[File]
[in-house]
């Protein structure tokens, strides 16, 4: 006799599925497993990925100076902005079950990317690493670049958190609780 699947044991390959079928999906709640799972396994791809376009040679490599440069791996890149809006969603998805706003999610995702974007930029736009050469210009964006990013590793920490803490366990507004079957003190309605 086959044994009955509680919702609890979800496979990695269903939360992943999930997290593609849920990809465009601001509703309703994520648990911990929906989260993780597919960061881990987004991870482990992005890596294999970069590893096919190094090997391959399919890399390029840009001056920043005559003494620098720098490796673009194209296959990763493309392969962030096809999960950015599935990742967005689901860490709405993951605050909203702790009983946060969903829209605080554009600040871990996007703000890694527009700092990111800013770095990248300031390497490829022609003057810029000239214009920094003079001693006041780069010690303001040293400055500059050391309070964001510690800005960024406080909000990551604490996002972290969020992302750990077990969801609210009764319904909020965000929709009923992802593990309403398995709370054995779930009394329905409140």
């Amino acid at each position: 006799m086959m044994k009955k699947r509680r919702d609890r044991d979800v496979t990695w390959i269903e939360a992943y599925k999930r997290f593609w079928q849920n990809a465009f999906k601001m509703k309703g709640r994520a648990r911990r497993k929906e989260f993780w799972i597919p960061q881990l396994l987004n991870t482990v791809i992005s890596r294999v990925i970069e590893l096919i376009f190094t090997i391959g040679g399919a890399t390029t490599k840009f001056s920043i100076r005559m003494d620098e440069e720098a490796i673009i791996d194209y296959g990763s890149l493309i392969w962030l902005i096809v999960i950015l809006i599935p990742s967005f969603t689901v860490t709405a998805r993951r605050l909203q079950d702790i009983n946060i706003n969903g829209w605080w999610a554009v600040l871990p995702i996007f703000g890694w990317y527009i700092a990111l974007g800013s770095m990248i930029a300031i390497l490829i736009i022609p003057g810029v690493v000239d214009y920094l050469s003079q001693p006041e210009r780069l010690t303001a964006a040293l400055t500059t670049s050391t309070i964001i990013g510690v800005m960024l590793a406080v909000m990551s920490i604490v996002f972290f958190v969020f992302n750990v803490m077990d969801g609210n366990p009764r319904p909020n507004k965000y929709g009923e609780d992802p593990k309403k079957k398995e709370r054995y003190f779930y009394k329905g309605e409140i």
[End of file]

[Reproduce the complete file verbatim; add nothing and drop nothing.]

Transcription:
[in-house]
């Protein structure tokens, strides 16, 4: 006799599925497993990925100076902005079950990317690493670049958190609780 699947044991390959079928999906709640799972396994791809376009040679490599440069791996890149809006969603998805706003999610995702974007930029736009050469210009964006990013590793920490803490366990507004079957003190309605 086959044994009955509680919702609890979800496979990695269903939360992943999930997290593609849920990809465009601001509703309703994520648990911990929906989260993780597919960061881990987004991870482990992005890596294999970069590893096919190094090997391959399919890399390029840009001056920043005559003494620098720098490796673009194209296959990763493309392969962030096809999960950015599935990742967005689901860490709405993951605050909203702790009983946060969903829209605080554009600040871990996007703000890694527009700092990111800013770095990248300031390497490829022609003057810029000239214009920094003079001693006041780069010690303001040293400055500059050391309070964001510690800005960024406080909000990551604490996002972290969020992302750990077990969801609210009764319904909020965000929709009923992802593990309403398995709370054995779930009394329905409140």
């Amino acid at each position: 006799m086959m044994k009955k699947r509680r919702d609890r044991d979800v496979t990695w390959i269903e939360a992943y599925k999930r997290f593609w079928q849920n990809a465009f999906k601001m509703k309703g709640r994520a648990r911990r497993k929906e989260f993780w799972i597919p960061q881990l396994l987004n991870t482990v791809i992005s890596r294999v990925i970069e590893l096919i376009f190094t090997i391959g040679g399919a890399t390029t490599k840009f001056s920043i100076r005559m003494d620098e440069e720098a490796i673009i791996d194209y296959g990763s890149l493309i392969w962030l902005i096809v999960i950015l809006i599935p990742s967005f969603t689901v860490t709405a998805r993951r605050l909203q079950d702790i009983n946060i706003n969903g829209w605080w999610a554009v600040l871990p995702i996007f703000g890694w990317y527009i700092a990111l974007g800013s770095m990248i930029a300031i390497l490829i736009i022609p003057g810029v690493v000239d214009y920094l050469s003079q001693p006041e210009r780069l010690t303001a964006a040293l400055t500059t670049s050391t309070i964001i990013g510690v800005m960024l590793a406080v909000m990551s920490i604490v996002f972290f958190v969020f992302n750990v803490m077990d969801g609210n366990p009764r319904p909020n507004k965000y929709g009923e609780d992802p593990k309403k079957k398995e709370r054995y003190f779930y009394k329905g309605e409140i």